Obviously, at a performance there’s a bunch of people standing around and there’s a limited amount of time. When I record I’m usually alone and I improvise until I get tired. Then I take a break for a few hours or days. When I return, there’s a lot of listening and deciding. At a show, I like there to be parts that I am both familiar and unfamiliar with., like a structured improvisation. I manipulate pre-recorded sounds and mix them with live sounds. Sometimes the changes happening to one sound is connected to a visual thing happening. When I record, I mostly pay attention to the sounds unless it is for a video recording.

How was your Spring 2013 Tour? 

It felt like a real tour. It was exciting, alienating, tedious, upsetting, fun, and at times it made me question why I do this or anything at all. Mission accomplished! I had the great pleasure of travelling with Luke Moldof and Bernard Herman, both of whom are insightful, exciting, and honest musicians to get feedback from.

In your writing process, what elements come first? Lyrics, sound, etc.

For me, sound and text are two very different outlets. I don’t see one coming before another, they both just exist on their own and at some point they get put together. I haven’t been writing lyrics much lately, but a recent performance of mine included a two-part piece of prose based on stories my brother told me about fighting in the Iraq war. Lately, a difference between music and text is that lyrics come from outside sources and the sounds come from a relationship to my instruments. I set up systems that generate different sounds and then make compositional decisions after listening to improvisations or field recordings. I occasionally use dream content for lyrics, but I still see that as my mind channeling and interpreting outside stimulation.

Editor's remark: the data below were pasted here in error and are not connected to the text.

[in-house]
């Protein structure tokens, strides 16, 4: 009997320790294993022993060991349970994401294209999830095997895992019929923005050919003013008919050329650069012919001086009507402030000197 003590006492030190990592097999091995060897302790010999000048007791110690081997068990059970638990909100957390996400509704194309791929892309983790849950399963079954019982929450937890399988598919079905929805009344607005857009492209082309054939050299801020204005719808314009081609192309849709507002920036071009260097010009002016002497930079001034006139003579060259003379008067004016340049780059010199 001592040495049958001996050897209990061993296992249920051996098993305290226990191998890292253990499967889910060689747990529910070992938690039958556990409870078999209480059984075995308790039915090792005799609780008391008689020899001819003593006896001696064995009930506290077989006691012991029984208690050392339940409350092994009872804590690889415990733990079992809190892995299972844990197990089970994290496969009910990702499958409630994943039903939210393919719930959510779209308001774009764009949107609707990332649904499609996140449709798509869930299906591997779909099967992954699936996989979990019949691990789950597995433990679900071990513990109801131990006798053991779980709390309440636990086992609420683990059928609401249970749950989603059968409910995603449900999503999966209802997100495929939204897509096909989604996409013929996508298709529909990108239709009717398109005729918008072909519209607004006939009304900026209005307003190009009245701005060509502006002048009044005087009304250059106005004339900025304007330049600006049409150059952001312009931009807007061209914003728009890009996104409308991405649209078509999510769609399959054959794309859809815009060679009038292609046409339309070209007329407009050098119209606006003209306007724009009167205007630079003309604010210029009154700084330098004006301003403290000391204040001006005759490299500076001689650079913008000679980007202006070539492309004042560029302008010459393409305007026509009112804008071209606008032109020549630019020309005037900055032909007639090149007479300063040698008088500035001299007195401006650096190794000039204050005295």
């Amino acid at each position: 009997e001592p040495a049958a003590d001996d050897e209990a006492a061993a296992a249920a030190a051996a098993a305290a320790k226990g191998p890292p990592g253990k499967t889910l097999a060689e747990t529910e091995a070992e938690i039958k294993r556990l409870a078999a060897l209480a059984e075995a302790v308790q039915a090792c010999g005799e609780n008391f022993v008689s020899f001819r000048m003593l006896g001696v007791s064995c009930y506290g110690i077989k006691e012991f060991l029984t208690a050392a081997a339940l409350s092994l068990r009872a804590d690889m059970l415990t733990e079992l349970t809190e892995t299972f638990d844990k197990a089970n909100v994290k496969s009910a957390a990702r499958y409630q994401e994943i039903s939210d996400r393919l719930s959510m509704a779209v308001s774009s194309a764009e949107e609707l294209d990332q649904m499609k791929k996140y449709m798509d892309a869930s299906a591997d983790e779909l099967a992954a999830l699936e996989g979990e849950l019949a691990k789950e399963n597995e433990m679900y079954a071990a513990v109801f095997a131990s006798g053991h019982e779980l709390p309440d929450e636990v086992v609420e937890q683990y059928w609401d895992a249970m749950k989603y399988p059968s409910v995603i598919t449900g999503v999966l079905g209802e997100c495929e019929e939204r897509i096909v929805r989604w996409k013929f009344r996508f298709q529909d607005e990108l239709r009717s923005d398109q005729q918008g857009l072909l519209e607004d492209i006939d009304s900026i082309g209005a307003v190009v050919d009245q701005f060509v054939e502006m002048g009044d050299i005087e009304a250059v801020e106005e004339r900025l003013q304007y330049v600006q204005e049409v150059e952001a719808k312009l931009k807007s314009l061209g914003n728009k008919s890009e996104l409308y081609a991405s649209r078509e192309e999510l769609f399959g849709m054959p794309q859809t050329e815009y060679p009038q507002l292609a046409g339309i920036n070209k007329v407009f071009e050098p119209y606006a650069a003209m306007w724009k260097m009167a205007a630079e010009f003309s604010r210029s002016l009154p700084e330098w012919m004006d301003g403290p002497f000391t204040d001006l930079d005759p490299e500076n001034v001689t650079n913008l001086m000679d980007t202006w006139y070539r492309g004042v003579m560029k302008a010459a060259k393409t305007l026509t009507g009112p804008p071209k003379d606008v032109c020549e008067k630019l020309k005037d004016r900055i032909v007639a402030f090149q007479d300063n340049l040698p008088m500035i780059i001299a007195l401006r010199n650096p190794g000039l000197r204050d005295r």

In what environment are you most inspired to create? Time of day, location, alone or improvising in a performance, etc.

Typically alone and very late at night after reading, writing, and cleaning the studio thoroughly. My studio is in a loud neighborhood above a business, so my favorite time is when everyone goes home and sleeps. I like working in isolation. I’ve also gotten pretty accustomed to coming up with things right before a show, to test out new challenges and use the performance as opportunity to experiment.

What are you currently listening to? 

Lately I’ve been very inspired by the first record by the Spanish Industrial band Esplendor Geometrico, as well as the Los Angeles Free Music Society group called Solid Eye. This summer, I regularly listen to the LP “Sonic Seasonings” by W. Carlos, “Umma Gumma” by Pink Floyd, and “Collapsed” by Emptyset. I can put on Harry Partch, Conrad Schnitzler, Delia Derbyshire, and Coil at just about any time. Just for fun, I listen to on ABBA, Cro-Mags, ZZ Top, and the songs “Wooly Bully”, “Little Rug Bug”, or “Tequila!”.

Can you talk about what recording your new LP for Load Records has been like?

It has been slow but some exciting results are starting to take shape. The record may take longer than we had hoped but both the label and I agree that it shouldn’t be rushed. It’s one of the best opportunities I have been given so far, and I am humbled to have been offered unexpectedly.

What should we look forward to from you at Foo Fest?

I have no idea. I probably won’t know until the night before the show.